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Geek Culture Comes to Moscow

According to an old joke, Americans made movies where boy meets girl, boy gets girl, and the Soviets made movies where boy meets tractor, collective farm gets tractor. That joke may now be once and for all buried as the…

According to an old joke, Americans made movies where boy meets girl, boy gets girl, and the Soviets made movies where boy meets tractor, collective farm gets tractor.

That joke may now be once and for all buried as the first post-communist Russian blockbuster, Night Watch, opened in Moscow to enormous box office success. American films tend to dominate Russian screens as they do in countries world-wide, but this time, the Russians took a page from Hollywood’s book. Night Watch is part of a trilogy of science fiction films based on the work of popular Russian genre writer Sergei Lukyanenko, and deploying state of the art digital special effects.

Russian critics are comparing the film to The Matrix or Lord of the Rings franchise and not simply because the three films were shot back to back and then staggered for distribution. The Matrix films, especially Revolution, made more money in Russia than in the United States. Perhaps they were confused by the title. I’m kidding, folks.

The focus of the Night Watch trilogy is a thousands year old battle between good and evil; each participant has supernatural power and the freedom to decide which side they are on. The director, Mr. Bekmambetov, said the film’s battle between good and evil was “very important to its appeal. We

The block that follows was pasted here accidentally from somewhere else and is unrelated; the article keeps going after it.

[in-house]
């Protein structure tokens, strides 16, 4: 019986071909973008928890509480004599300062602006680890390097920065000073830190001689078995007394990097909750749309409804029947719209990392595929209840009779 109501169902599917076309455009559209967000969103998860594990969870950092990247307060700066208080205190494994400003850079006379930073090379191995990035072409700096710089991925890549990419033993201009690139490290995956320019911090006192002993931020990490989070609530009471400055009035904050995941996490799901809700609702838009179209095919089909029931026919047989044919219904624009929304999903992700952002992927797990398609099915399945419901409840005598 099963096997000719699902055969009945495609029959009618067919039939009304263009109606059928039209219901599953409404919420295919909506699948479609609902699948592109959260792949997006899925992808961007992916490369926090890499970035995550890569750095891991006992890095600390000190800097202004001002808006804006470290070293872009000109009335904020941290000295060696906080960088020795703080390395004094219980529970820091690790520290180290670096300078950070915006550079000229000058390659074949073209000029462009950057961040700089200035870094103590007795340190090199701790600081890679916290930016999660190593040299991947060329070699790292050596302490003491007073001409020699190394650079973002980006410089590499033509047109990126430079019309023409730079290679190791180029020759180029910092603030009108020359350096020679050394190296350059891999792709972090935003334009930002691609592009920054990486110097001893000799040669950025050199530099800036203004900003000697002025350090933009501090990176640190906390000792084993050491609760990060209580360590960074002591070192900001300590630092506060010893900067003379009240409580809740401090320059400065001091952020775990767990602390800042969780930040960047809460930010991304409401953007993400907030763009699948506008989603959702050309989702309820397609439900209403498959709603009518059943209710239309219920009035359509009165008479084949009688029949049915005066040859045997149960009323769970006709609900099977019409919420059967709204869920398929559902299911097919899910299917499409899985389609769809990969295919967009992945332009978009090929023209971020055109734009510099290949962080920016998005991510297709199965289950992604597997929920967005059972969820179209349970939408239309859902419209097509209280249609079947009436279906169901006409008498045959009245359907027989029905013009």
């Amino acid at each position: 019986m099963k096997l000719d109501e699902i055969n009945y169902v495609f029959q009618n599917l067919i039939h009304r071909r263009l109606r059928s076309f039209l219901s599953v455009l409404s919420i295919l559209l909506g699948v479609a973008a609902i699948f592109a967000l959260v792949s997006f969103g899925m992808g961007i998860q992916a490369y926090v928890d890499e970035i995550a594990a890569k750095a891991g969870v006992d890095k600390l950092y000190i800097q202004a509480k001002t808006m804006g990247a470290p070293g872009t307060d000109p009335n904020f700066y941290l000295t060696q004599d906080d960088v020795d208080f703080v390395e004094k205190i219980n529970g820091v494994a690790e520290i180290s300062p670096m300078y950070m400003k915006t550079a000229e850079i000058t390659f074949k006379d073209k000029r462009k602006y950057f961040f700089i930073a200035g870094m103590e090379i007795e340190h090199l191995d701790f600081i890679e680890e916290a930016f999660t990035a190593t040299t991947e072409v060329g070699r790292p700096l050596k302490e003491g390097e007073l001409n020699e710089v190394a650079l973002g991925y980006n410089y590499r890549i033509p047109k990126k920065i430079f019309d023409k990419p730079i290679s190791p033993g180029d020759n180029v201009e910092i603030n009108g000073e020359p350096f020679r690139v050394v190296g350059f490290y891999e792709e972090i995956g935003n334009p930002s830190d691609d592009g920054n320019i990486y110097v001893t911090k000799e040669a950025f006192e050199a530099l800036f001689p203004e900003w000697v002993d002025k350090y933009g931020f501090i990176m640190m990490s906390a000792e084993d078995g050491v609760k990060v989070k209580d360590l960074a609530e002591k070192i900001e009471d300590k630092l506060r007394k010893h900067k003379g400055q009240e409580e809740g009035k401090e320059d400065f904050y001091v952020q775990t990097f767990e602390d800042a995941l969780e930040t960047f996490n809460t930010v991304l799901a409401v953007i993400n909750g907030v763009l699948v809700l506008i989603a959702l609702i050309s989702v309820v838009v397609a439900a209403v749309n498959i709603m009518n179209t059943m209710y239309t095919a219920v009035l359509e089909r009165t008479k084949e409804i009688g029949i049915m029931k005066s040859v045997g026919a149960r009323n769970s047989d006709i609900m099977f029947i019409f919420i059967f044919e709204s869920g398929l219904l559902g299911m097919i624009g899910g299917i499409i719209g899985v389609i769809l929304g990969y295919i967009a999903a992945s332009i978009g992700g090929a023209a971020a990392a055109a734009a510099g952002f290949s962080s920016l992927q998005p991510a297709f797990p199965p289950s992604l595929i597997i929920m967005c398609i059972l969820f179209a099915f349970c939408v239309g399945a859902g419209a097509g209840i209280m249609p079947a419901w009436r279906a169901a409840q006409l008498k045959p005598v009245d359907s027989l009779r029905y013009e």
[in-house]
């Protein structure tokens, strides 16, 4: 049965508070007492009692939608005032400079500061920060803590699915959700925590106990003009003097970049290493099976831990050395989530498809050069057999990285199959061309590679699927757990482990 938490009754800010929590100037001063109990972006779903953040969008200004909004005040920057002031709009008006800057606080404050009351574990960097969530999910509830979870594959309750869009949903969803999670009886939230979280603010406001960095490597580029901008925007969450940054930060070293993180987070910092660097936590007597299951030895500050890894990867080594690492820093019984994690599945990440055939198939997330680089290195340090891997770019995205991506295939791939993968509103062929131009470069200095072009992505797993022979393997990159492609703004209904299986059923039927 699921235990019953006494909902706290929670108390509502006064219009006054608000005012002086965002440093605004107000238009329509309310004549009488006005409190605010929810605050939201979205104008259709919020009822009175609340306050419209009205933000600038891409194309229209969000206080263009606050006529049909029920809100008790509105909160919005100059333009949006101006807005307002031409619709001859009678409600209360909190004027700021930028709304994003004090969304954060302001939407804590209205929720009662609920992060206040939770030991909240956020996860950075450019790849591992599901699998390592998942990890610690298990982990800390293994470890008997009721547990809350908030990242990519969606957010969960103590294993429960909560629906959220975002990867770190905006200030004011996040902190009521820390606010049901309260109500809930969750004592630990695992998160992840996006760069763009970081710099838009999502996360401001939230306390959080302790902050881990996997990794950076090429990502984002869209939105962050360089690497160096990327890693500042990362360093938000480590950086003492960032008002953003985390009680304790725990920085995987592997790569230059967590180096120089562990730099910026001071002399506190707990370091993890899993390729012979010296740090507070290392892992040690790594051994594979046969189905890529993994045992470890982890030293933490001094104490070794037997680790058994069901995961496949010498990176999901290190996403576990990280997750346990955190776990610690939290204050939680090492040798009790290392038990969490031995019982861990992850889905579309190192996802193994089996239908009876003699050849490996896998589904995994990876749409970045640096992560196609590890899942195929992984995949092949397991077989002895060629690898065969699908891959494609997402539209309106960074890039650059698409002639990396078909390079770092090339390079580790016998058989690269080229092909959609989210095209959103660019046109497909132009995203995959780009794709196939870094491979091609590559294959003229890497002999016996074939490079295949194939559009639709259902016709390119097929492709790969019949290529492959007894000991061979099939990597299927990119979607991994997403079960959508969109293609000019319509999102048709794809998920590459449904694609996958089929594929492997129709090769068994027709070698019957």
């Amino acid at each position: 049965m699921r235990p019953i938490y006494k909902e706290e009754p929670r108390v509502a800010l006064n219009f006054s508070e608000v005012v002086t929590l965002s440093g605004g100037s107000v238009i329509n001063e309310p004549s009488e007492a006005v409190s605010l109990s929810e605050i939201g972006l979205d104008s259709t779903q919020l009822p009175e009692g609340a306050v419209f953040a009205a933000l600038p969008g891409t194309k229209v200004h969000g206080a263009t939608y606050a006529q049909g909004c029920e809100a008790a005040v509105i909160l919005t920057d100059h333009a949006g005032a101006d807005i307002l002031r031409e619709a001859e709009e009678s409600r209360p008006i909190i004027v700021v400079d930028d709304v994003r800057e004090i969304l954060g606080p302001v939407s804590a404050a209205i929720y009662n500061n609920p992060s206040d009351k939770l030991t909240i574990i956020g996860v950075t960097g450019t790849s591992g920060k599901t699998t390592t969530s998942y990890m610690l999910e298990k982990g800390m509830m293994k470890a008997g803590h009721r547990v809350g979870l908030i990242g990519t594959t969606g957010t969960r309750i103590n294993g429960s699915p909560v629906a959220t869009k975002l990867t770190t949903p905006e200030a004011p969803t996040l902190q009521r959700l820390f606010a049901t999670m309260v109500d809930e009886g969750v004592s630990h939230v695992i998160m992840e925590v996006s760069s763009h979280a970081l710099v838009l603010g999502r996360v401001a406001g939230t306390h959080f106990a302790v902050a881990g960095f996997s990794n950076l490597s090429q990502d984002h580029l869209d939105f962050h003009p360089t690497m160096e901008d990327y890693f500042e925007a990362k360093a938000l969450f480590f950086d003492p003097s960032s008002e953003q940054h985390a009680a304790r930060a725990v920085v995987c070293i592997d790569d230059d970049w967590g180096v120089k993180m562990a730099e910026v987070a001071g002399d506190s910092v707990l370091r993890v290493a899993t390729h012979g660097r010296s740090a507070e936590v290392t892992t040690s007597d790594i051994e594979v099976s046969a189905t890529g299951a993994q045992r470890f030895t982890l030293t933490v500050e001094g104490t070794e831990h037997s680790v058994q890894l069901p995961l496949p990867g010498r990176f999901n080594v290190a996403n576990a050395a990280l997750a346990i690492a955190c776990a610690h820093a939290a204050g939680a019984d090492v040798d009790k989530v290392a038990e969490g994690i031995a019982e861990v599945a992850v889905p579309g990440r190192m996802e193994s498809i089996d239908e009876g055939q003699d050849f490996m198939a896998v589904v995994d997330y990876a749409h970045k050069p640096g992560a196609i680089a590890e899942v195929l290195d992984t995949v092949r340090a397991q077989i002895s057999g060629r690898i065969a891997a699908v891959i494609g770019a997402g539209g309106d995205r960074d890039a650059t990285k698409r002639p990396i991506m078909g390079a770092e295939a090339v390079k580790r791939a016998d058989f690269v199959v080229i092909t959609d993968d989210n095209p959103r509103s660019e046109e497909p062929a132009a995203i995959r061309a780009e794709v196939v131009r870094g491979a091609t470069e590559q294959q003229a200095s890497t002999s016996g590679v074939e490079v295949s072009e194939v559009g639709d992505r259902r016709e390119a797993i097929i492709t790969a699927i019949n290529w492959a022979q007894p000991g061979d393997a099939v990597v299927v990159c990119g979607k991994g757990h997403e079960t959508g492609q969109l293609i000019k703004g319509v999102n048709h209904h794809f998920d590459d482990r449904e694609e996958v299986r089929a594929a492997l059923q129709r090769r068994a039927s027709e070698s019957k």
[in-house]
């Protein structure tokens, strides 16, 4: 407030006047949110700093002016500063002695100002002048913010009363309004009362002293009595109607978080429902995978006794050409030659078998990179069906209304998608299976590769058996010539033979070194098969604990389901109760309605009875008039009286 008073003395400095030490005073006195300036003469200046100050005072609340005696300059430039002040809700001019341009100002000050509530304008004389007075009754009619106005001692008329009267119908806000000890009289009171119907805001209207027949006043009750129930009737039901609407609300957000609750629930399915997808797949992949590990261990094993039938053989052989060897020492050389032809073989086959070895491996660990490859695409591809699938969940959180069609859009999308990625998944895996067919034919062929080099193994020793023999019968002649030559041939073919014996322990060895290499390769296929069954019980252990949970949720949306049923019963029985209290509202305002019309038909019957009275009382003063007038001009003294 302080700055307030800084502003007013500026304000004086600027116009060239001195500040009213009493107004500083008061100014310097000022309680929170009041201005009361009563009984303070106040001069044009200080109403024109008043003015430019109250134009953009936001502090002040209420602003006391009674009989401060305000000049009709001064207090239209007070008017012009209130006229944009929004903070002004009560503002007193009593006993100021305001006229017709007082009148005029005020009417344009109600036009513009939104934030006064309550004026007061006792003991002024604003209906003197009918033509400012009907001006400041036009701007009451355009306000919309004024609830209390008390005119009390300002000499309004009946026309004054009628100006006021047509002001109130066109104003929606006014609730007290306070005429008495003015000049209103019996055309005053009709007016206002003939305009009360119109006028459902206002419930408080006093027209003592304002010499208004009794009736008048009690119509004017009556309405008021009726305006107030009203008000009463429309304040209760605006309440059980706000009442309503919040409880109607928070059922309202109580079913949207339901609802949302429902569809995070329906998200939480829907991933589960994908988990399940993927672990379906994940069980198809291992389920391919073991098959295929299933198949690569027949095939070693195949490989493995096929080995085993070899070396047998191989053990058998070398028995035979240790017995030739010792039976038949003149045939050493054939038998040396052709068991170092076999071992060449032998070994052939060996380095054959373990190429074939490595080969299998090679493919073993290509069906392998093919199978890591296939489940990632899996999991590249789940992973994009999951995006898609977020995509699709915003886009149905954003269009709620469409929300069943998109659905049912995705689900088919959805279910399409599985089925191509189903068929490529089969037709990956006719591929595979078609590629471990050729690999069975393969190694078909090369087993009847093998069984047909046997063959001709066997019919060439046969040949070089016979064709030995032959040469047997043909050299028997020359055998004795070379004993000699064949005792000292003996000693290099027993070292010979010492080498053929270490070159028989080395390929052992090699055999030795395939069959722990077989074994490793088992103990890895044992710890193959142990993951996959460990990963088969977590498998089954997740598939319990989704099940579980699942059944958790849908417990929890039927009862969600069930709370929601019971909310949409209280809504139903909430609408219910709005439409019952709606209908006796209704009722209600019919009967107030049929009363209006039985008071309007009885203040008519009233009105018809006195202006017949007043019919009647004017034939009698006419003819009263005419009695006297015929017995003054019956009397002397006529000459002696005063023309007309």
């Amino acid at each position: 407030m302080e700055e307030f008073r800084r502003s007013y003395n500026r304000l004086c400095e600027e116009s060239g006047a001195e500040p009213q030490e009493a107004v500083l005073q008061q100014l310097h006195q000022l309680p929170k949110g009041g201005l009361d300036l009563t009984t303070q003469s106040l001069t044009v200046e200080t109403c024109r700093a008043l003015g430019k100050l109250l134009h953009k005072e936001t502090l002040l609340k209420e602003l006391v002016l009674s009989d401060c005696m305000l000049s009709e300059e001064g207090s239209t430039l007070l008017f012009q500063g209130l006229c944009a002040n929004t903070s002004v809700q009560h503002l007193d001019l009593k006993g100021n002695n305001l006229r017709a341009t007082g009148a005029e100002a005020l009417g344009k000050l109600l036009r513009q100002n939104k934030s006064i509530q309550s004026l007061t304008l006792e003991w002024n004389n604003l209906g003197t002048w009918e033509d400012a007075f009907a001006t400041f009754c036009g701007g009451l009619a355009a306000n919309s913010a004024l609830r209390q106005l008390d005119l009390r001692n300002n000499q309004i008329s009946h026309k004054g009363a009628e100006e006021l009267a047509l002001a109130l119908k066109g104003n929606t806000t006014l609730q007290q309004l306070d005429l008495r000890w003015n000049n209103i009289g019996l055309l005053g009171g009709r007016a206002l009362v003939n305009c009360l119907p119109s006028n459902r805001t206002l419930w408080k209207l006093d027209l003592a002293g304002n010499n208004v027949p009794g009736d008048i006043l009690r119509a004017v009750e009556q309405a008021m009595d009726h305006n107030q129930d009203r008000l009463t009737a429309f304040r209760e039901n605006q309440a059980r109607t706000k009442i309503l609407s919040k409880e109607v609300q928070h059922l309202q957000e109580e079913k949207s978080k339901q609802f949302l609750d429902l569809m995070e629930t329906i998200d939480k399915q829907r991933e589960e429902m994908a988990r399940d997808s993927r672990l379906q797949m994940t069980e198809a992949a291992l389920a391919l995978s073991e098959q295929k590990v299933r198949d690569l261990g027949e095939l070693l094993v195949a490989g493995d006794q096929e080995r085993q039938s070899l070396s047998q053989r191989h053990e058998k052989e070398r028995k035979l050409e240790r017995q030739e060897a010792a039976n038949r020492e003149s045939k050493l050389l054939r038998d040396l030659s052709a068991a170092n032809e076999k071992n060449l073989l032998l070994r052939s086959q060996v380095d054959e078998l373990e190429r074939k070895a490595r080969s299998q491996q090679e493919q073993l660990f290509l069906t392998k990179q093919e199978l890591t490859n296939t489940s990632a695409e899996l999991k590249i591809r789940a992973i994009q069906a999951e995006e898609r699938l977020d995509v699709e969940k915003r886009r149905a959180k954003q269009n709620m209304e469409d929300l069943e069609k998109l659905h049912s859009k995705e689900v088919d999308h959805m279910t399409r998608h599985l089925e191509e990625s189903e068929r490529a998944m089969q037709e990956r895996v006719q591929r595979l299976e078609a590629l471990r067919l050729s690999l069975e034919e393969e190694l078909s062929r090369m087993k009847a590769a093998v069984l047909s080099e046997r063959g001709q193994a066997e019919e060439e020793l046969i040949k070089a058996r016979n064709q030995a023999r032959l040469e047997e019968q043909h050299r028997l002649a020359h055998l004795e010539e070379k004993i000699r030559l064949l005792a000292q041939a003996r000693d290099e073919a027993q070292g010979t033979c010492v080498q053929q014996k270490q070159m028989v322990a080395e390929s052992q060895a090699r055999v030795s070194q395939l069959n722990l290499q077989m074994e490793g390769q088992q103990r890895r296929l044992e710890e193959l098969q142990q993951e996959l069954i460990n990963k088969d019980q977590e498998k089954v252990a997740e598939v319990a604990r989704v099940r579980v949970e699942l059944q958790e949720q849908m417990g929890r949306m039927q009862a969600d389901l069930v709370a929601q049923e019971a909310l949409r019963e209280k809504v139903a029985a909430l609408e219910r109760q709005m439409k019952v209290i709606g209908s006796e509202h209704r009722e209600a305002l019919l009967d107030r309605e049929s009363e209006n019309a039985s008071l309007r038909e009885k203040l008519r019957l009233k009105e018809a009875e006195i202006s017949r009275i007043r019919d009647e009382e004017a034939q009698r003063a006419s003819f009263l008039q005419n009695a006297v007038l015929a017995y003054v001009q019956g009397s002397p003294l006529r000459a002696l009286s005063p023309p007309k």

had a strong Communist ideology for 70 years, then it crashed, and now we are creating a new infrastructure.”

Science fiction has often been used to examine issues of social, cultural, and technological change, so it is hardly a surprise that it would become an appealing genre for post-Communist Russia. As it happens, immediately following the Russian Revolution in the 1910s, the most popular western writers in the new Soviet Union were Jack London and Edgar Rice Burroughs (the Mars books, more than Tarzan). Alongside Battleship Potempkin, the soviets were producing and consuming a significant number of science fiction films.

It’s refreshing to learn that the Russians are geeks like us.

Deep Dive

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Five poems about the mind

DREAM VENDING MACHINE I feed it coins and watch the spring coil back,the clunk of a vacuum-packed, foil-wrappeddream dropping into the tray. It dispenses all kinds of dreams—bad dreams, good dreams,short nightmares to stave off worse ones, recurring dreams with a teacake marshmallow center.Hardboiled caramel dreams to tuck in your cheek,a bag of orange dreams…

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I taught myself to lucid dream. You can too.

We still don’t know much about the experience of being aware that you’re dreaming—but a few researchers think it could help us find out more about how the brain works.

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Is everything in the world a little bit conscious?

The idea that consciousness is widespread is attractive to many for intellectual and, perhaps, also emotional
reasons. But can it be tested? Surprisingly, perhaps it can.

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Illustration by Rose WongIllustration by Rose Wong

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